North Korea's ceremonial leader and US Vice President Mike Pence are set for their first face-to-face encounter on Friday when they attend the opening ceremony of the Winter Olympics in Pyeongchang, South Korea.
US, North Korea set for uncomfortable encounter at Pyeongchang Olympics
Kim Yo Jong is the first member of North Korea's ruling family to visit the South, while Kim Yong Nam is the most senior North Korean official to make a cross-border trip.
They will have lunch with South Korean President Moon Jae-in on Saturday, Moon's office said.
Pence arrived in South Korea on Thursday and had talks and dinner with Moon, both reiterating their commitment and cooperation to defuse tensions on the Korean peninsula sparked by North Korea's missile and nuclear programmes.
He met North Korean defectors on Friday and was expected to pay tribute to a memorial for 46 South Korean sailors killed in 2010 in the sinking of a warship that Seoul blamed on a North Korean torpedo attack.
The move by Pence, who has described the North as the "most tyrannical and oppressive regime", is in line with Washington's campaign to put "maximum pressure" on Pyongyang.
Pence has kept open the possibility for some contact with the North Koreans in South Korea, while reiterating Washington's insistence that denuclearisation is a necessary condition for peace on the Korean peninsula.
Pence, Kim Yo Jong and other world leaders will attend the opening ceremony in the mountain resort of Pyeongchang, just 80 km (50 miles) from the heavily fortified border between North and South Korea, later on Friday.
Moon will also hold a welcoming reception for his top guests before the opening, a presidential official said, where Pence and Kim Yong Nam could sit at the same table with Moon.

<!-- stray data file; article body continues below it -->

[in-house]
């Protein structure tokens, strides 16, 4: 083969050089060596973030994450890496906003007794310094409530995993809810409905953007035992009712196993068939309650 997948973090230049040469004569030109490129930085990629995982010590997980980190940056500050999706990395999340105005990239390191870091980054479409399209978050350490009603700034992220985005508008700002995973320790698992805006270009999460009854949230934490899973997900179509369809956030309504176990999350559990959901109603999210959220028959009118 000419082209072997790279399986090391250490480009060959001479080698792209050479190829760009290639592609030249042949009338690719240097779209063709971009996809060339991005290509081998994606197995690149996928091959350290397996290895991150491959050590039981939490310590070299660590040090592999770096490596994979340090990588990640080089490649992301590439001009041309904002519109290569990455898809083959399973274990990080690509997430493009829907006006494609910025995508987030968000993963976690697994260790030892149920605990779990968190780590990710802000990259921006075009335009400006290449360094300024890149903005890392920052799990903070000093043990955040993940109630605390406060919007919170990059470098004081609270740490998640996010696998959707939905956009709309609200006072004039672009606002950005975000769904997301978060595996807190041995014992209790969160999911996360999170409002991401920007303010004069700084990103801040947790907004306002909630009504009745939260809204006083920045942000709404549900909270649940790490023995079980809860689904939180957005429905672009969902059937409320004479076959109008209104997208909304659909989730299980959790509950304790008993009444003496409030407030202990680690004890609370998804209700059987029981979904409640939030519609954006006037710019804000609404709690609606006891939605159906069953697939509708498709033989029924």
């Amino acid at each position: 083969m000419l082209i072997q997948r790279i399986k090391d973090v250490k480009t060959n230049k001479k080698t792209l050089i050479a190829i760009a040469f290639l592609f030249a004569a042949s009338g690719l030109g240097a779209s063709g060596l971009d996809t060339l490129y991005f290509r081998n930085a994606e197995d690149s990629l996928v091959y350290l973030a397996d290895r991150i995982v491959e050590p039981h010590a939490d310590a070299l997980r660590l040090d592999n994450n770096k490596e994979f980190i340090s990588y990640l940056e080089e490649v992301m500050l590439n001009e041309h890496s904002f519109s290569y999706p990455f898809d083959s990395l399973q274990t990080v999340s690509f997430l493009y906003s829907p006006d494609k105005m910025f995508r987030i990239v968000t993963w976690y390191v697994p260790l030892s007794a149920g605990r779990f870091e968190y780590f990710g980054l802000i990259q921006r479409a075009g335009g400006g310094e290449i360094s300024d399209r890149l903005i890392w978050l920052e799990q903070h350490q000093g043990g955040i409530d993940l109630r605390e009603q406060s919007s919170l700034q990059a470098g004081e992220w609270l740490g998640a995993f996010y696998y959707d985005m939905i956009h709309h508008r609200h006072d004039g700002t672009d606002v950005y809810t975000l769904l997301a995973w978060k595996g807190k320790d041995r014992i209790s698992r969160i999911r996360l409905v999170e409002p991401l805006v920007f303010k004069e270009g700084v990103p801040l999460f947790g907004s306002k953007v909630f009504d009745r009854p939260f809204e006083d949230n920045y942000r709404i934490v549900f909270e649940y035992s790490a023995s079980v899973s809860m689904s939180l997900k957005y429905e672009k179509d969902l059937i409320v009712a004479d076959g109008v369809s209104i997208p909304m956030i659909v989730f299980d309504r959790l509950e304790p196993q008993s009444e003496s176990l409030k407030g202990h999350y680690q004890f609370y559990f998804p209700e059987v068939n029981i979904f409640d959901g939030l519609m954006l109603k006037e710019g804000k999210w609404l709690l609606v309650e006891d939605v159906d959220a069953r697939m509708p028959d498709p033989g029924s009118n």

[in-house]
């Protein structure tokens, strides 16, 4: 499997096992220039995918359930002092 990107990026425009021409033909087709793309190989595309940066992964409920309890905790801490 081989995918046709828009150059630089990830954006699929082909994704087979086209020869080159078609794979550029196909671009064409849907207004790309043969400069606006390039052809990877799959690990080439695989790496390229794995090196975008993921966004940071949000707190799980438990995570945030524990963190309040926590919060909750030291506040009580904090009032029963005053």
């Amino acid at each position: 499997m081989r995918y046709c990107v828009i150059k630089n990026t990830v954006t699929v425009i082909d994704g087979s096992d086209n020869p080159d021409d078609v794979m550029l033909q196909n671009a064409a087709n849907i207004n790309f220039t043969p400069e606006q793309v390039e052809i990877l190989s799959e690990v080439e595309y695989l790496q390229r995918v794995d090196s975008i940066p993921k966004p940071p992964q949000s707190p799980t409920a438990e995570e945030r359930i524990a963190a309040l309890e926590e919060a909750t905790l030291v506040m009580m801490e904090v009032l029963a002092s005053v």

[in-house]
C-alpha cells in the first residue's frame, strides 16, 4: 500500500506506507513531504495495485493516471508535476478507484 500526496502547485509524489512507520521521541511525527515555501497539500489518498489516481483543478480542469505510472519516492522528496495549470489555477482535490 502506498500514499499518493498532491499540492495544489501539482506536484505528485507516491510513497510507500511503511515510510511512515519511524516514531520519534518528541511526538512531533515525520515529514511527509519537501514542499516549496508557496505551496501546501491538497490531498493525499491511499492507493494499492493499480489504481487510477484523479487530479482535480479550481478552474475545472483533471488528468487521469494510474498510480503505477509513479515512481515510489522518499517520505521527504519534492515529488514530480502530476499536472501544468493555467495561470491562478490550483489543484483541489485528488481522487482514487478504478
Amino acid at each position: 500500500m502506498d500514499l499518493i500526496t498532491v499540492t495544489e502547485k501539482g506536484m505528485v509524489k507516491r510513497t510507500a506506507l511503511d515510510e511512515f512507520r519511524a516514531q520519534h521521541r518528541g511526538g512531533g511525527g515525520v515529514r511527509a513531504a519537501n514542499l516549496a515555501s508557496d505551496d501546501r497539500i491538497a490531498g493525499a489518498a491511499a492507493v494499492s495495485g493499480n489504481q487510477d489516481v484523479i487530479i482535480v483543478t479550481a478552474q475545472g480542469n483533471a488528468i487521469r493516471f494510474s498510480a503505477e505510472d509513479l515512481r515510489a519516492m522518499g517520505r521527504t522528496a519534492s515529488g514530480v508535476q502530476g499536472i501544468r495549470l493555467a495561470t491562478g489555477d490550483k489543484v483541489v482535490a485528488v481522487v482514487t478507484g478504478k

South Korea is pinning its hopes on the Olympics as a venue to demonstrate its efforts to defuse tensions and foster inter-Korean rapprochement.
The Games will see athletes from the two Koreas march together under one peninsula flag for the first time in more than a decade.
Nearly 500 North Koreans are participating in the Olympics, which run through to Feb. 25, including a cheering squad, art troupe and taekwondo demonstration team, the South's Unification Ministry said.
But the inter-Korean Olympics detente has raised concerns in Washington and Tokyo that Seoul may undermine the US-led campaign of global pressure to get Pyongyang to abandon its nuclear and missile programmes.
Moon is also scheduled to hold a summit with Japanese Prime Minister Shinzo Abe, during which they are expected to discuss the North Korea standoff and the sensitive issue of "comfort women", a euphemism for girls and women forced to work in Japan's wartime brothels.
Abe said before leaving for the Olympics he wanted to convey to the world that cooperation among the United States, Japan and South Korea on the North Korean threat "will not waver".